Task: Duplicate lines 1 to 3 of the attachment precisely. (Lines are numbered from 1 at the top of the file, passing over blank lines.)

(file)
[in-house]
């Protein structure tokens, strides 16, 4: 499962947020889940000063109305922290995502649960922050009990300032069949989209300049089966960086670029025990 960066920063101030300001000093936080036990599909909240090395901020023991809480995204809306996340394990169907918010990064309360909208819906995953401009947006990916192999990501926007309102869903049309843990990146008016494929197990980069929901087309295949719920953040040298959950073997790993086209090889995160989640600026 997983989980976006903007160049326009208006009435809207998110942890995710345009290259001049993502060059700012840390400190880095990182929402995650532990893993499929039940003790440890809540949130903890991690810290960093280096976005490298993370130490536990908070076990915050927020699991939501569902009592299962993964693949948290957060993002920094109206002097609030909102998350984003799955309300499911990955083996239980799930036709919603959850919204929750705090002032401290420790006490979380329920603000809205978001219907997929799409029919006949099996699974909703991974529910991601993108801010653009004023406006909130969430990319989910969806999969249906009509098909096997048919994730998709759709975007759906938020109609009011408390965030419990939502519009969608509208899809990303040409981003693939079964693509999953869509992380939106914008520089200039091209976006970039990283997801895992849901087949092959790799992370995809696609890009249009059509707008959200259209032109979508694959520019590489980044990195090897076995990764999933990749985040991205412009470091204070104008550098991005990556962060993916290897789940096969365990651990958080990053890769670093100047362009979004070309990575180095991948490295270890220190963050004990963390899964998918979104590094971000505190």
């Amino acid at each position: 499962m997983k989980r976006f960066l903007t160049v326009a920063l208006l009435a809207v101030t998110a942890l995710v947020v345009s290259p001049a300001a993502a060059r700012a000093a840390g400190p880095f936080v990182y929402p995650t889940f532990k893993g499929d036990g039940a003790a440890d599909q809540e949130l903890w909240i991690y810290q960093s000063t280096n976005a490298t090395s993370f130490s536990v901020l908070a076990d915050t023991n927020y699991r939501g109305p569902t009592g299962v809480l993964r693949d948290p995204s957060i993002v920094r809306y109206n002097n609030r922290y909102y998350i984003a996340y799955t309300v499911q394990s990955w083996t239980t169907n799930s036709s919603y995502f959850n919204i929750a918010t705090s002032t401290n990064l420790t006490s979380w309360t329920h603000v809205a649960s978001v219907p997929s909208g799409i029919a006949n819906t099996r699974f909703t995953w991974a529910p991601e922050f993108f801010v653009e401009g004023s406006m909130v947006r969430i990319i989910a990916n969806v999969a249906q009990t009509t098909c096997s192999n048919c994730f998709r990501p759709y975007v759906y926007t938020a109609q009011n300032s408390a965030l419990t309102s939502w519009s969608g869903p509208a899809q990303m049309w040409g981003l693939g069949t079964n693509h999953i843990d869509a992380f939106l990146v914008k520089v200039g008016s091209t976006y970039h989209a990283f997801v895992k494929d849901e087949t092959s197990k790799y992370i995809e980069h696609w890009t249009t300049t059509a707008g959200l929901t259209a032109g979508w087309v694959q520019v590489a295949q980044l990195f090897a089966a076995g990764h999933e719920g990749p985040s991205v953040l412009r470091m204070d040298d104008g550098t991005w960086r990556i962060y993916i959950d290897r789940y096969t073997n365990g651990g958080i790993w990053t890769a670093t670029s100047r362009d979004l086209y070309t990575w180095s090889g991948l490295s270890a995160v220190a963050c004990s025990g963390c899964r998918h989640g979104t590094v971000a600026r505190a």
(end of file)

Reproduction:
[in-house]
């Protein structure tokens, strides 16, 4: 499962947020889940000063109305922290995502649960922050009990300032069949989209300049089966960086670029025990 960066920063101030300001000093936080036990599909909240090395901020023991809480995204809306996340394990169907918010990064309360909208819906995953401009947006990916192999990501926007309102869903049309843990990146008016494929197990980069929901087309295949719920953040040298959950073997790993086209090889995160989640600026 997983989980976006903007160049326009208006009435809207998110942890995710345009290259001049993502060059700012840390400190880095990182929402995650532990893993499929039940003790440890809540949130903890991690810290960093280096976005490298993370130490536990908070076990915050927020699991939501569902009592299962993964693949948290957060993002920094109206002097609030909102998350984003799955309300499911990955083996239980799930036709919603959850919204929750705090002032401290420790006490979380329920603000809205978001219907997929799409029919006949099996699974909703991974529910991601993108801010653009004023406006909130969430990319989910969806999969249906009509098909096997048919994730998709759709975007759906938020109609009011408390965030419990939502519009969608509208899809990303040409981003693939079964693509999953869509992380939106914008520089200039091209976006970039990283997801895992849901087949092959790799992370995809696609890009249009059509707008959200259209032109979508694959520019590489980044990195090897076995990764999933990749985040991205412009470091204070104008550098991005990556962060993916290897789940096969365990651990958080990053890769670093100047362009979004070309990575180095991948490295270890220190963050004990963390899964998918979104590094971000505190």
């Amino acid at each position: 499962m997983k989980r976006f960066l903007t160049v326009a920063l208006l009435a809207v101030t998110a942890l995710v947020v345009s290259p001049a300001a993502a060059r700012a000093a840390g400190p880095f936080v990182y929402p995650t889940f532990k893993g499929d036990g039940a003790a440890d599909q809540e949130l903890w909240i991690y810290q960093s000063t280096n976005a490298t090395s993370f130490s536990v901020l908070a076990d915050t023991n927020y699991r939501g109305p569902t009592g299962v809480l993964r693949d948290p995204s957060i993002v920094r809306y109206n002097n609030r922290y909102y998350i984003a996340y799955t309300v499911q394990s990955w083996t239980t169907n799930s036709s919603y995502f959850n919204i929750a918010t705090s002032t401290n990064l420790t006490s979380w309360t329920h603000v809205a649960s978001v219907p997929s909208g799409i029919a006949n819906t099996r699974f909703t995953w991974a529910p991601e922050f993108f801010v653009e401009g004023s406006m909130v947006r969430i990319i989910a990916n969806v999969a249906q009990t009509t098909c096997s192999n048919c994730f998709r990501p759709y975007v759906y926007t938020a109609q009011n300032s408390a965030l419990t309102s939502w519009s969608g869903p509208a899809q990303m049309w040409g981003l693939g069949t079964n693509h999953i843990d869509a992380f939106l990146v914008k520089v200039g008016s091209t976006y970039h989209a990283f997801v895992k494929d849901e087949t092959s197990k790799y992370i995809e980069h696609w890009t249009t300049t059509a707008g959200l929901t259209a032109g979508w087309v694959q520019v590489a295949q980044l990195f090897a089966a076995g990764h999933e719920g990749p985040s991205v953040l412009r470091m204070d040298d104008g550098t991005w960086r990556i962060y993916i959950d290897r789940y096969t073997n365990g651990g958080i790993w990053t890769a670093t670029s100047r362009d979004l086209y070309t990575w180095s090889g991948l490295s270890a995160v220190a963050c004990s025990g963390c899964r998918h989640g979104t590094v971000a600026r505190a």